Chris nodded silently. Tim Bayliss, Frank Pembleton, Kay Howard; three decent cops. It was a start, anyway.
He circled his arms tighter. Tim rubbed his cheek against Chris's shoulder, a gesture that made him think of a cat. He liked cats. Sensuous creatures. Like Tim. During those first few weeks--in the midst of all the new discoveries, the sweet, awkward excitement--he had been overwhelmed by the sheer force of the man's need. He was starved, not for romance or sex but for common garden-variety affection, for someone he could simply touch, simply hold. The sort of affection anyone should be able to take for granted. It had overwhelmed Chris, and made him sad.
The arm around Tim's back was prickling with pins and needles. He moved it a little, feeling Tim place his forehead in the crook, his breathing now steady and deep. Quiet, now. The man loved to talk, he had found that out.
Long winding stories with no clear beginning or ending point; Chris could pick up any of the threads he chose, asking after it, and get an interesting story.
Tim had said that to him, during that first dinner: *You're so interesting.*
*You certainly interest me,* he had said back--quietly, with no way of mistaking his meaning. A respondent flash of excitement in Tim's eyes, mixed with fear. The idea that he, mild-mannered Christopher James Rawls III, could scare anyone, filled him with a guilty pleasure. He felt something of the same pleasure their first night together, learning the most intimate facts about this man. The smell of his sweat. The tastes of him; in the hollows of his throat, the small of his back, the insides of his thighs. The sounds. The expression on his face when he came.
*Would you touch me again,* Tim had asked. Wanting, tentative. Trying not to sound scared.
*I want to touch you forever,* Chris said back. The utterly sincere nonsense of falling in love.
And the other, deeper parts of himself Tim had shared. Sagas of past romantic disasters, a few of which Chris wasn't sure he should believe. (A coffin? Tim?) Adena, whom he talked about as though she were his own child. The story--related with complete detachment, Chris listening in silent, nauseated rage--of a particular Thanksgiving, a faceless uncle instructing him to rinse out his mouth...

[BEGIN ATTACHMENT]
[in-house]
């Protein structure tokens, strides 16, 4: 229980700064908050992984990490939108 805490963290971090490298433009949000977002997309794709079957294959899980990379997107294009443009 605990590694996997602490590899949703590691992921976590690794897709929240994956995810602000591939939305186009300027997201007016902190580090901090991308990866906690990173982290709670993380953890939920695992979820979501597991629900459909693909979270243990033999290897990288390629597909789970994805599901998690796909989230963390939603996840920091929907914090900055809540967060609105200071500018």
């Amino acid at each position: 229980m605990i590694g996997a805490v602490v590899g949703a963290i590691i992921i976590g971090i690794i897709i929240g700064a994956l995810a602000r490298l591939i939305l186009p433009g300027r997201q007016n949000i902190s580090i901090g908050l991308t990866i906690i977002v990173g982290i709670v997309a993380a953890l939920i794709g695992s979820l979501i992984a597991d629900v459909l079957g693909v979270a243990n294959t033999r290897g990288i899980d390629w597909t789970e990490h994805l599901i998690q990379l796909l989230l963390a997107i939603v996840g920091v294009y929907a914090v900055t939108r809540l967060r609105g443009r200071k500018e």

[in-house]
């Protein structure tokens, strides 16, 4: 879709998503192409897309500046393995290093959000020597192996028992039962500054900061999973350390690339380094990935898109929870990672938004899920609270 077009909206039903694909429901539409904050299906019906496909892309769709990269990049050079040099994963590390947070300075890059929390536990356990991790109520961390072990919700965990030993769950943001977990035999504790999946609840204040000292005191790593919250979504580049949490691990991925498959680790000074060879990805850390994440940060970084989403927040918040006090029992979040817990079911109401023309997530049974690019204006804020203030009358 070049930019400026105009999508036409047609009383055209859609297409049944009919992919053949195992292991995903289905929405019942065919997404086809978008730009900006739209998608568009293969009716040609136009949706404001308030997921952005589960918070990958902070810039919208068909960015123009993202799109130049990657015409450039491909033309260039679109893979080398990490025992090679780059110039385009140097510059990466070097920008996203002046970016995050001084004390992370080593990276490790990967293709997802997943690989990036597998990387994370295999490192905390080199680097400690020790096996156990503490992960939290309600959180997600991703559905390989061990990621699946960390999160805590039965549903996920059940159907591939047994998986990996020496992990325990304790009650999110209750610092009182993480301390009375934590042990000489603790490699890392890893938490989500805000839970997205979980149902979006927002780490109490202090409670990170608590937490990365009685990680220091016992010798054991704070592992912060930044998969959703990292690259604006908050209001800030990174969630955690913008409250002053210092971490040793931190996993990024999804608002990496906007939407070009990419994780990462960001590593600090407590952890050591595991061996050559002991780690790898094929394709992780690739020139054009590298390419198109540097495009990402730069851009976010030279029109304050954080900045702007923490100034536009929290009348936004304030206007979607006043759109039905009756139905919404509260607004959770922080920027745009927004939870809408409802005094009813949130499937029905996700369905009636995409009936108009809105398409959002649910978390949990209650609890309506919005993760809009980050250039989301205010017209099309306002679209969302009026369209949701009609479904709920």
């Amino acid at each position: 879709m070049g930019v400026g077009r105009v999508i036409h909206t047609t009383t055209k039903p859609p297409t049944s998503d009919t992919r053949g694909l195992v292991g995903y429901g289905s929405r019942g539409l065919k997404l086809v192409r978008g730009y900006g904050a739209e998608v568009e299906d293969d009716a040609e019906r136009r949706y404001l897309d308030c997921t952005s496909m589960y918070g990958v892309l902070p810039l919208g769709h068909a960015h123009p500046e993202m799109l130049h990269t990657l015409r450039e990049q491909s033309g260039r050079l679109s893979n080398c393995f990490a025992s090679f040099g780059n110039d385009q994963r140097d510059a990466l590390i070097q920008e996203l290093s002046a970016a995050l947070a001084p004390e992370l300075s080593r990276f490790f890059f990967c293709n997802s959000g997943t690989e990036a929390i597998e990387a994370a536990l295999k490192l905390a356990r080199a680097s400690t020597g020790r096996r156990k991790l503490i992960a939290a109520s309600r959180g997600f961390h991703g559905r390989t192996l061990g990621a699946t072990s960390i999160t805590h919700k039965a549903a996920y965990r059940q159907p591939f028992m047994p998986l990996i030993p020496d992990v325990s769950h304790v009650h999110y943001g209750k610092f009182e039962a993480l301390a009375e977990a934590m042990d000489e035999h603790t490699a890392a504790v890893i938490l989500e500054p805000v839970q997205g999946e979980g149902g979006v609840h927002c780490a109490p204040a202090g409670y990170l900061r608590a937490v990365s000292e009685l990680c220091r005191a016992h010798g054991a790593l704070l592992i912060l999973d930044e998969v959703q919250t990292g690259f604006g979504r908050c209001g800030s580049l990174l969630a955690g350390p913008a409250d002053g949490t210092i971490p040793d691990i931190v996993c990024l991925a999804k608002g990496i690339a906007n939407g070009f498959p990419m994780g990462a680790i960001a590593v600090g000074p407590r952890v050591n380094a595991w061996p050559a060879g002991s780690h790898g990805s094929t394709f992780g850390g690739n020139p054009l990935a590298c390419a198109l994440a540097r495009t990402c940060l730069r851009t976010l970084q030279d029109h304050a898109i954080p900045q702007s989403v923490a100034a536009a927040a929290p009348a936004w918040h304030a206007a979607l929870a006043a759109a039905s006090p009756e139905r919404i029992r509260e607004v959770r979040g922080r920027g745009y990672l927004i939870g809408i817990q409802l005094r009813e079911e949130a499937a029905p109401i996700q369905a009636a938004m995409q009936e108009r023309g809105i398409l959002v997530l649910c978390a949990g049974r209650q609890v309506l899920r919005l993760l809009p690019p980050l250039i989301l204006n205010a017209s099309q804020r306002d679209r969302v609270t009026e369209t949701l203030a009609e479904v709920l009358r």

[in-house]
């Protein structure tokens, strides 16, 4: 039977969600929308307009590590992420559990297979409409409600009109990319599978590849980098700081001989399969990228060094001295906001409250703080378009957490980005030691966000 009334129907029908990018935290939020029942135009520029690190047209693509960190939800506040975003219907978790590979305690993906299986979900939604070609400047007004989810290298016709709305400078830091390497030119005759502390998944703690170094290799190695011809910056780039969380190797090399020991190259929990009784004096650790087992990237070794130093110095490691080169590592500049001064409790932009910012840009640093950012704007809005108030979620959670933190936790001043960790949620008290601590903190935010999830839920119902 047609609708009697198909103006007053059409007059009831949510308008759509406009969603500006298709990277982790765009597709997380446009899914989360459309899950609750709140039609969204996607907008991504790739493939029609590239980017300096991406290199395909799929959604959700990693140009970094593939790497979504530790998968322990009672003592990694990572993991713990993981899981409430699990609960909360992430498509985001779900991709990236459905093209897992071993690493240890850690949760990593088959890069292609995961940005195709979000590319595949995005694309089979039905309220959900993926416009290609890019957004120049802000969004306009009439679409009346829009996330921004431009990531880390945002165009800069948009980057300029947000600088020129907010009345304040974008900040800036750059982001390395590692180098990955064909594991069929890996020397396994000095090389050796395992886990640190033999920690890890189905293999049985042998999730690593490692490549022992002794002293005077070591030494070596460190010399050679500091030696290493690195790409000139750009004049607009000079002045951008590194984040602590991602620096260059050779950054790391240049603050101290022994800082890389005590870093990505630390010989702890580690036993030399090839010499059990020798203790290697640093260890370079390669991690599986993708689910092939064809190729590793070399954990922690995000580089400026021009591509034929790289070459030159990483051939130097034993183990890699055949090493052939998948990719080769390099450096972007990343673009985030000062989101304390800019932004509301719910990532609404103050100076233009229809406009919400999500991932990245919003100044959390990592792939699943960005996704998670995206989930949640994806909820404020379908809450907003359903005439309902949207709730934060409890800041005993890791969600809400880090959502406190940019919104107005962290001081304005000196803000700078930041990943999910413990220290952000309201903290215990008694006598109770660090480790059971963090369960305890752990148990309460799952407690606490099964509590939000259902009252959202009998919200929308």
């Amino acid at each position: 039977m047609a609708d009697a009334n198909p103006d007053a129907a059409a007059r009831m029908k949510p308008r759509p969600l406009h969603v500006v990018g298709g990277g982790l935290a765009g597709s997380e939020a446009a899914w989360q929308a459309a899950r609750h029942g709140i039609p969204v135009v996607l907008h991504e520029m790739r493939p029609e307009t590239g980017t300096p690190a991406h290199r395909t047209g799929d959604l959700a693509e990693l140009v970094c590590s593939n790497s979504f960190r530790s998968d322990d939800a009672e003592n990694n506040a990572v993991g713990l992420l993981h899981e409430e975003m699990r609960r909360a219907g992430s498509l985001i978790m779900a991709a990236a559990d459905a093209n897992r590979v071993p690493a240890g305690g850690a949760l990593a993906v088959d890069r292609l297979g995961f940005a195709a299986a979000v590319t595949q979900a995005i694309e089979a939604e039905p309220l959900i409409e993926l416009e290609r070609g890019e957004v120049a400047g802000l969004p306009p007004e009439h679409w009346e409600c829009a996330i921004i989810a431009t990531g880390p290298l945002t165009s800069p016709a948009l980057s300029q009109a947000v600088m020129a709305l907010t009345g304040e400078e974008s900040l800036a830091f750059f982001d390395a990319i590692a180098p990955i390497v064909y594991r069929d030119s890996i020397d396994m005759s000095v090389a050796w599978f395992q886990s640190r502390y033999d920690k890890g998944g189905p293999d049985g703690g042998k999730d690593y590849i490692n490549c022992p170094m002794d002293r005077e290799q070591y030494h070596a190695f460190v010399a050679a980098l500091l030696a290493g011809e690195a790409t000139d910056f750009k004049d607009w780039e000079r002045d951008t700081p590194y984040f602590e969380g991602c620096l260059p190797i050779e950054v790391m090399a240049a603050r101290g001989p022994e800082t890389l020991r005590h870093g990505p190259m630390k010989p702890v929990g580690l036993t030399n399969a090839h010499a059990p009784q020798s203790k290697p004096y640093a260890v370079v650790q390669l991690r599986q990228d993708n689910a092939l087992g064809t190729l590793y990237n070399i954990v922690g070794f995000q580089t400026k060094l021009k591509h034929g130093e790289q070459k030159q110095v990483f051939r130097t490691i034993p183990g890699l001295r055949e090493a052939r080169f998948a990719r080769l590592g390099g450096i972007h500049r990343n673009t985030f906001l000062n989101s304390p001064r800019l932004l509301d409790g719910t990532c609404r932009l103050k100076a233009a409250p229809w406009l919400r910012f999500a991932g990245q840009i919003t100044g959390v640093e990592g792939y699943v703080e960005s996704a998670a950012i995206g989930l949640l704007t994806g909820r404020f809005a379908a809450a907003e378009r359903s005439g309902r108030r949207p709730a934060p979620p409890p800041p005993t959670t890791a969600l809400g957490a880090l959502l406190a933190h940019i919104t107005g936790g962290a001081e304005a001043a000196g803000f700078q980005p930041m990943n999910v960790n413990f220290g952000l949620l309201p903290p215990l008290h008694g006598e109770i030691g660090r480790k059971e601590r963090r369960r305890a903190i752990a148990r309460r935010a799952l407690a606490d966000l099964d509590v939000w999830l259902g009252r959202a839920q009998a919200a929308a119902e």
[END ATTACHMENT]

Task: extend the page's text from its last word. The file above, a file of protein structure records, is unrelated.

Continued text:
He hated it, he hated knowing any of it; and it wasn't enough. He wanted every last fact, every random event and accident that had gone into the making of this man. That was what Tim brought out in him: tenderness, and avarice. He wanted everything about him, everything from him.
What did Tim want? He still had no real idea.
He gently disengaged his arm, and reached to pull down the blanket and sheets. Tim muttered without opening his eyes, "What're you..."
"Come on," Chris said softly. "Get into bed."
Tim obediently slid his legs under the covers, stretching out with a heavy sigh. As Chris reached over to switch off the nightstand lamp, Tim murmured something unintelligible.
He leaned closer. "What was that?"
"I love you," Tim repeated, pressing his cheek to the coolness of the pillow.
Chris put his lips to one soft, exposed earlobe. "I love you, too."
He watched for a few moments as Tim slept, then quietly rose from the bed and left the room, avoiding the loose floorboard. He closed the bedroom door carefully behind him and headed for the pile of papers he had stacked on the kitchen table; it was getting late, and he had accounts to go over.